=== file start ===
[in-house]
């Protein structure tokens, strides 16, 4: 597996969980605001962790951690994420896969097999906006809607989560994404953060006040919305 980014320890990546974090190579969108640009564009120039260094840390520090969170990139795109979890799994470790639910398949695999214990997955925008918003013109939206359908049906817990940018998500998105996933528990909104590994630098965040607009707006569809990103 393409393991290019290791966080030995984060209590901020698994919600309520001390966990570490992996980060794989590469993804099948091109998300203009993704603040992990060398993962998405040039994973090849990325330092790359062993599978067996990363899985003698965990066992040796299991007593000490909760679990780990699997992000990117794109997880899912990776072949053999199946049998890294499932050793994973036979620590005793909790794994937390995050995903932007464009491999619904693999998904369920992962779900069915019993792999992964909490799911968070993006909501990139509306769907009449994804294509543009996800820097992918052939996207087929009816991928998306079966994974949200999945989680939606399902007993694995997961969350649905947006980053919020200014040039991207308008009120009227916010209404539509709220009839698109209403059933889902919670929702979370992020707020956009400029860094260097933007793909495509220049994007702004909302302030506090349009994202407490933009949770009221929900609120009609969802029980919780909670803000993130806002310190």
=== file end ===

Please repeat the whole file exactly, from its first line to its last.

[in-house]
């Protein structure tokens, strides 16, 4: 597996969980605001962790951690994420896969097999906006809607989560994404953060006040919305 980014320890990546974090190579969108640009564009120039260094840390520090969170990139795109979890799994470790639910398949695999214990997955925008918003013109939206359908049906817990940018998500998105996933528990909104590994630098965040607009707006569809990103 393409393991290019290791966080030995984060209590901020698994919600309520001390966990570490992996980060794989590469993804099948091109998300203009993704603040992990060398993962998405040039994973090849990325330092790359062993599978067996990363899985003698965990066992040796299991007593000490909760679990780990699997992000990117794109997880899912990776072949053999199946049998890294499932050793994973036979620590005793909790794994937390995050995903932007464009491999619904693999998904369920992962779900069915019993792999992964909490799911968070993006909501990139509306769907009449994804294509543009996800820097992918052939996207087929009816991928998306079966994974949200999945989680939606399902007993694995997961969350649905947006980053919020200014040039991207308008009120009227916010209404539509709220009839698109209403059933889902919670929702979370992020707020956009400029860094260097933007793909495509220049994007702004909302302030506090349009994202407490933009949770009221929900609120009609969802029980919780909670803000993130806002310190």